Bohemia, New York (PRWEB) March 13, 2013
On March 13, Linus Bike responds to an article published by the Outside describing how the sport of bike polo developed and continues to gain popularity among bike enthusiasts in urban settings.
The Outside article introduces the concept of bike polo as an adaptation from the traditional sport of polo. The key differences between the two forms of polo are described as a shift from the well-dressed and wealthy to a comparatively gritty image.
“Polo is widely known as a game of manicured lawns, well-dressed horsemen, and ultimately, wealth. But, in the early 2000s a strange thing happened. The game gave birth to its own foil—a city game played by a gritty contingent that replaced horses with battle-worn bicycles. Players wore cutoff jeans, sported sleeved tattoos, and wore sticker-pocked skate helmets. They made mallets from ski poles and rebar, taking over tennis courts, street hockey rinks, and any other hard surface befitting of their game. They called their new sport hardcourt bicycle polo, and watched it grow from play on a single court in Seattle to a game enjoyed in over 30 countries and 300 cities around the world.”
Bike polo athlete and bicycle messenger Addison Minott describes bike polo as a sport for those who love being active with their bikes. The article identifies tennis courts, iceless hockey rinks, and other smoothly paved surfaces as ideal settings for competing city bikes (the sport is reported to be typically found in an urban setting). Despite bike polo’s humble beginnings, the article mentions that the spread of the sport now reaches beyond 30 countries and 300 cities.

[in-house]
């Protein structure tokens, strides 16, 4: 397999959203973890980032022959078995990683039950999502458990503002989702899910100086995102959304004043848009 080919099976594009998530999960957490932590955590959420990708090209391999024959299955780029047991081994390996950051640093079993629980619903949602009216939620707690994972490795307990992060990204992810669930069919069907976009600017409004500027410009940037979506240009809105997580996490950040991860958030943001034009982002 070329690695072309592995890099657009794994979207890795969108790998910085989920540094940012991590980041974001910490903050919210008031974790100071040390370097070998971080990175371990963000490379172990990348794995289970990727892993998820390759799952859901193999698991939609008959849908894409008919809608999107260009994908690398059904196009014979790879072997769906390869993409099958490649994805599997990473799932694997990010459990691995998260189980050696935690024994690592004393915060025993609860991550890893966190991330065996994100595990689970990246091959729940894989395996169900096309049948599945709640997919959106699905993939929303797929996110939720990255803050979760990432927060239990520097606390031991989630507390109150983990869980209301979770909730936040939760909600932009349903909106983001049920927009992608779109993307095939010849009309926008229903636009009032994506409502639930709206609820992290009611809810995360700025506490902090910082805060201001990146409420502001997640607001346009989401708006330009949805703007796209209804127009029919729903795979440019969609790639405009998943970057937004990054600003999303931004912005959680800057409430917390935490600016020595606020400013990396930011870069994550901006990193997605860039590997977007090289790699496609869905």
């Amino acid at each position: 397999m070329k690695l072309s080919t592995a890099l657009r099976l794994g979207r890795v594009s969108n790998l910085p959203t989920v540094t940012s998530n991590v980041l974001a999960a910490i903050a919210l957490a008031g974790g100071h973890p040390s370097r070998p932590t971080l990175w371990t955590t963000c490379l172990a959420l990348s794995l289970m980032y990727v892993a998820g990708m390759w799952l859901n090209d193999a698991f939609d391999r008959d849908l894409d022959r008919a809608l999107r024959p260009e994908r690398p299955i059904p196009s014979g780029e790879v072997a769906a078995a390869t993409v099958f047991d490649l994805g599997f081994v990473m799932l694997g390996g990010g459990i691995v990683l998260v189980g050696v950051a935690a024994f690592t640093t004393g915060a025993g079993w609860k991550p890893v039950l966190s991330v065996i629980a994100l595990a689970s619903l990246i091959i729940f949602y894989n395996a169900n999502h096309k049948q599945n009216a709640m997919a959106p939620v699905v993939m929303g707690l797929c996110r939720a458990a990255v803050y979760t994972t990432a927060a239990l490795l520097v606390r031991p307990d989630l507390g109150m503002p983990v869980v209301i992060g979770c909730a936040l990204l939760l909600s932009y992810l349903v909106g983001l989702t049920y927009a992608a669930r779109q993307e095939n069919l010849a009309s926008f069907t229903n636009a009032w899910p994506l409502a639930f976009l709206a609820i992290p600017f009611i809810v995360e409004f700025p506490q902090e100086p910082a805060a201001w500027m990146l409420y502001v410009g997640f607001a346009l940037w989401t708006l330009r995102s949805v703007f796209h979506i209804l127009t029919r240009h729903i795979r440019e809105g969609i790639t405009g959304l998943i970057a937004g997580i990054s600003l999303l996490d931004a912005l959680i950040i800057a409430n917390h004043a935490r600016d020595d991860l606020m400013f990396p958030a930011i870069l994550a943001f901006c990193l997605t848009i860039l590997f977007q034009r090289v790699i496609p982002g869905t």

“Because bike polo has such strong roots in pickup street games, its reach has spread fast, but it hasn’t really extended beyond the cycling world. The next step for the young sport is to gain a legitimate foothold in the worldwide sports community.”
The sport is noted a significant amount of popularity but the article states that the sport has not yet gained any official recognition. However, the article expresses hopes that bike polo will eventually make its debut in a setting such as the X Games. “Until then, the sport needs to keep attracting new generations of polo players to grow from a grassroots level,” says the article.
Sales Manager for Linus Bike, Jason Latty, responds to the rising popularity of bike polo. “Bike enthusiasts like Minott are very often a source of interest and inspiration for me. While the most common uses of bikes are commuting or joy riding, biking enthusiasts can always be relied on to come up with a creative means to use a bike. Bike polo sounds like an intense sport for the everyday biker – but that outsider quality will only serve to cement the bonds within the community of bike polo enthusiasts.”
Linus Bike is a California-based bicycle manufacturer that specializes in creating vintage style city bikes and commuter bikes. Not simply a bicycle company, Linus Bike sells a complete line of accessories for the environmentally conscious and for those who have a fondness for European style bicycles and the great tradition of European cycling.